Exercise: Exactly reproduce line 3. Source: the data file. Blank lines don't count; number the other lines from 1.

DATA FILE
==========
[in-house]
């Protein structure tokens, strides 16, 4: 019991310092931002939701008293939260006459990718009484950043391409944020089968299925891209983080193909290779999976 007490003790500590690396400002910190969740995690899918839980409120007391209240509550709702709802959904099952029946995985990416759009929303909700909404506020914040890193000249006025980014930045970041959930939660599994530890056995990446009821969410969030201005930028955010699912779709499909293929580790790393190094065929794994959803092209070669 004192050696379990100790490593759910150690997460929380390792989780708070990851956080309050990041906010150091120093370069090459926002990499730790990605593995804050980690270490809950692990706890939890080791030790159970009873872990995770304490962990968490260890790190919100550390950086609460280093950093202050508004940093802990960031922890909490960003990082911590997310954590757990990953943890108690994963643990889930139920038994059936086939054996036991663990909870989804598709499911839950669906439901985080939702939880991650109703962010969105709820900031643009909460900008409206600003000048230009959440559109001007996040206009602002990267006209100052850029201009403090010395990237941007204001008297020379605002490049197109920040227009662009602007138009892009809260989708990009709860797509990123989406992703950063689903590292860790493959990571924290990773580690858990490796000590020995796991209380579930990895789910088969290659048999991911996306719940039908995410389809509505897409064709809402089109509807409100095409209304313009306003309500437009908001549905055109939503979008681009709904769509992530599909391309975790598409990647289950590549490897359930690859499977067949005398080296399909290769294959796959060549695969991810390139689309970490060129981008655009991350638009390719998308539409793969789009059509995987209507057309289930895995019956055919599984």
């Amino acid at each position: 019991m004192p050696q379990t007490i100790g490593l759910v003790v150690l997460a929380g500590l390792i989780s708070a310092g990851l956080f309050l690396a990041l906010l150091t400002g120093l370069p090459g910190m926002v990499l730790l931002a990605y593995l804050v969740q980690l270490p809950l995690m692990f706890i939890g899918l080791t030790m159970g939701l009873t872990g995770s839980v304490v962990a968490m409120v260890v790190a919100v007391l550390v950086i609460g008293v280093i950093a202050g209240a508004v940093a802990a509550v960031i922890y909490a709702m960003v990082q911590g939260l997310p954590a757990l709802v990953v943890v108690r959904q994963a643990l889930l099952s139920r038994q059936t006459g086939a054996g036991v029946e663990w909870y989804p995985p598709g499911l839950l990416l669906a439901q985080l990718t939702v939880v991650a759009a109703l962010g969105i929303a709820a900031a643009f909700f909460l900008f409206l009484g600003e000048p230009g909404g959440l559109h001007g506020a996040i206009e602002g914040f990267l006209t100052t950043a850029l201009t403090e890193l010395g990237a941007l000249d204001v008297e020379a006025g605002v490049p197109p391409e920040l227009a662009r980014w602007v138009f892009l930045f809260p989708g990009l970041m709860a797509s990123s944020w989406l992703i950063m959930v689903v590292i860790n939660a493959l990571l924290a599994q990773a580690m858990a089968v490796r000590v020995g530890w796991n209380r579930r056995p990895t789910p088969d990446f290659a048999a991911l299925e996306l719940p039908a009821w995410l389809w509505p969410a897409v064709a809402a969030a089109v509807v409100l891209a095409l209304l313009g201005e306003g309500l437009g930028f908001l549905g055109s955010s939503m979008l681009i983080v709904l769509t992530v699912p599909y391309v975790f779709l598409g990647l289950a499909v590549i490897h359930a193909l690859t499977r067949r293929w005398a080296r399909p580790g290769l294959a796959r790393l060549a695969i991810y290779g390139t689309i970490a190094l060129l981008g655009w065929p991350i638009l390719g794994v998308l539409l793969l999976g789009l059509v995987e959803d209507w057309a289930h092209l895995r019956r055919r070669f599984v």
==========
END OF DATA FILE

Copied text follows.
């Amino acid at each position: 019991m004192p050696q379990t007490i100790g490593l759910v003790v150690l997460a929380g500590l390792i989780s708070a310092g990851l956080f309050l690396a990041l906010l150091t400002g120093l370069p090459g910190m926002v990499l730790l931002a990605y593995l804050v969740q980690l270490p809950l995690m692990f706890i939890g899918l080791t030790m159970g939701l009873t872990g995770s839980v304490v962990a968490m409120v260890v790190a919100v007391l550390v950086i609460g008293v280093i950093a202050g209240a508004v940093a802990a509550v960031i922890y909490a709702m960003v990082q911590g939260l997310p954590a757990l709802v990953v943890v108690r959904q994963a643990l889930l099952s139920r038994q059936t006459g086939a054996g036991v029946e663990w909870y989804p995985p598709g499911l839950l990416l669906a439901q985080l990718t939702v939880v991650a759009a109703l962010g969105i929303a709820a900031a643009f909700f909460l900008f409206l009484g600003e000048p230009g909404g959440l559109h001007g506020a996040i206009e602002g914040f990267l006209t100052t950043a850029l201009t403090e890193l010395g990237a941007l000249d204001v008297e020379a006025g605002v490049p197109p391409e920040l227009a662009r980014w602007v138009f892009l930045f809260p989708g990009l970041m709860a797509s990123s944020w989406l992703i950063m959930v689903v590292i860790n939660a493959l990571l924290a599994q990773a580690m858990a089968v490796r000590v020995g530890w796991n209380r579930r056995p990895t789910p088969d990446f290659a048999a991911l299925e996306l719940p039908a009821w995410l389809w509505p969410a897409v064709a809402a969030a089109v509807v409100l891209a095409l209304l313009g201005e306003g309500l437009g930028f908001l549905g055109s955010s939503m979008l681009i983080v709904l769509t992530v699912p599909y391309v975790f779709l598409g990647l289950a499909v590549i490897h359930a193909l690859t499977r067949r293929w005398a080296r399909p580790g290769l294959a796959r790393l060549a695969i991810y290779g390139t689309i970490a190094l060129l981008g655009w065929p991350i638009l390719g794994v998308l539409l793969l999976g789009l059509v995987e959803d209507w057309a289930h092209l895995r019956r055919r070669f599984v």